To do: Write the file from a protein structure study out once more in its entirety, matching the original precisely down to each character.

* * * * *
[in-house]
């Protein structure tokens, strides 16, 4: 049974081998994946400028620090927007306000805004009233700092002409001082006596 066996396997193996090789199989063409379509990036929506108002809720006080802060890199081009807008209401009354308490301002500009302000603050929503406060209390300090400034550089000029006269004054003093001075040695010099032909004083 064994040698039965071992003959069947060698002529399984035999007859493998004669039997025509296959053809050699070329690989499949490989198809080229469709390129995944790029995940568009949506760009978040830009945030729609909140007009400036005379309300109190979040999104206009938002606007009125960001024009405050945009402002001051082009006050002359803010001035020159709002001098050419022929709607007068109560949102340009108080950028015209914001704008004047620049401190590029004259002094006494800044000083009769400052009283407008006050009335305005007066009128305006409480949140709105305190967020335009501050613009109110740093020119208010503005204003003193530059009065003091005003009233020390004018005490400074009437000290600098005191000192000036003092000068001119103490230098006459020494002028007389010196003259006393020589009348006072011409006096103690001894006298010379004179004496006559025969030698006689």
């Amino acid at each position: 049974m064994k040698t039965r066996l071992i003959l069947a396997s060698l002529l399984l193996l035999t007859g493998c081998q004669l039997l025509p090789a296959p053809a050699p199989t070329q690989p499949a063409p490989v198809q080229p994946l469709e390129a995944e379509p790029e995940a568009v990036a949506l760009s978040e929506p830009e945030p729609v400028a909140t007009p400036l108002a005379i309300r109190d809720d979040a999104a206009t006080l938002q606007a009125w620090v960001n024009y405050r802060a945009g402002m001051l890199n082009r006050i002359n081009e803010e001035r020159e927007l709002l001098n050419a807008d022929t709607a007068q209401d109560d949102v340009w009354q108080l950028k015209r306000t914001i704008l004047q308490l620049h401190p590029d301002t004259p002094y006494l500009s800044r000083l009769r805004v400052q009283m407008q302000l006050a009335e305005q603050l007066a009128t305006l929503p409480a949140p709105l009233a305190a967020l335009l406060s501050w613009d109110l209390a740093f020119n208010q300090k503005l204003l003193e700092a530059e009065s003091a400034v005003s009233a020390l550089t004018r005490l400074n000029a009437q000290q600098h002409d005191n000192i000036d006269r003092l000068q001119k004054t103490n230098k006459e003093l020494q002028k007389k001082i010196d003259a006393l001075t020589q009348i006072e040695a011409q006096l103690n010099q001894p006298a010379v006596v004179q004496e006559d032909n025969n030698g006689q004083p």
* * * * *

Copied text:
[in-house]
């Protein structure tokens, strides 16, 4: 049974081998994946400028620090927007306000805004009233700092002409001082006596 066996396997193996090789199989063409379509990036929506108002809720006080802060890199081009807008209401009354308490301002500009302000603050929503406060209390300090400034550089000029006269004054003093001075040695010099032909004083 064994040698039965071992003959069947060698002529399984035999007859493998004669039997025509296959053809050699070329690989499949490989198809080229469709390129995944790029995940568009949506760009978040830009945030729609909140007009400036005379309300109190979040999104206009938002606007009125960001024009405050945009402002001051082009006050002359803010001035020159709002001098050419022929709607007068109560949102340009108080950028015209914001704008004047620049401190590029004259002094006494800044000083009769400052009283407008006050009335305005007066009128305006409480949140709105305190967020335009501050613009109110740093020119208010503005204003003193530059009065003091005003009233020390004018005490400074009437000290600098005191000192000036003092000068001119103490230098006459020494002028007389010196003259006393020589009348006072011409006096103690001894006298010379004179004496006559025969030698006689």
């Amino acid at each position: 049974m064994k040698t039965r066996l071992i003959l069947a396997s060698l002529l399984l193996l035999t007859g493998c081998q004669l039997l025509p090789a296959p053809a050699p199989t070329q690989p499949a063409p490989v198809q080229p994946l469709e390129a995944e379509p790029e995940a568009v990036a949506l760009s978040e929506p830009e945030p729609v400028a909140t007009p400036l108002a005379i309300r109190d809720d979040a999104a206009t006080l938002q606007a009125w620090v960001n024009y405050r802060a945009g402002m001051l890199n082009r006050i002359n081009e803010e001035r020159e927007l709002l001098n050419a807008d022929t709607a007068q209401d109560d949102v340009w009354q108080l950028k015209r306000t914001i704008l004047q308490l620049h401190p590029d301002t004259p002094y006494l500009s800044r000083l009769r805004v400052q009283m407008q302000l006050a009335e305005q603050l007066a009128t305006l929503p409480a949140p709105l009233a305190a967020l335009l406060s501050w613009d109110l209390a740093f020119n208010q300090k503005l204003l003193e700092a530059e009065s003091a400034v005003s009233a020390l550089t004018r005490l400074n000029a009437q000290q600098h002409d005191n000192i000036d006269r003092l000068q001119k004054t103490n230098k006459e003093l020494q002028k007389k001082i010196d003259a006393l001075t020589q009348i006072e040695a011409q006096l103690n010099q001894p006298a010379v006596v004179q004496e006559d032909n025969n030698g006689q004083p």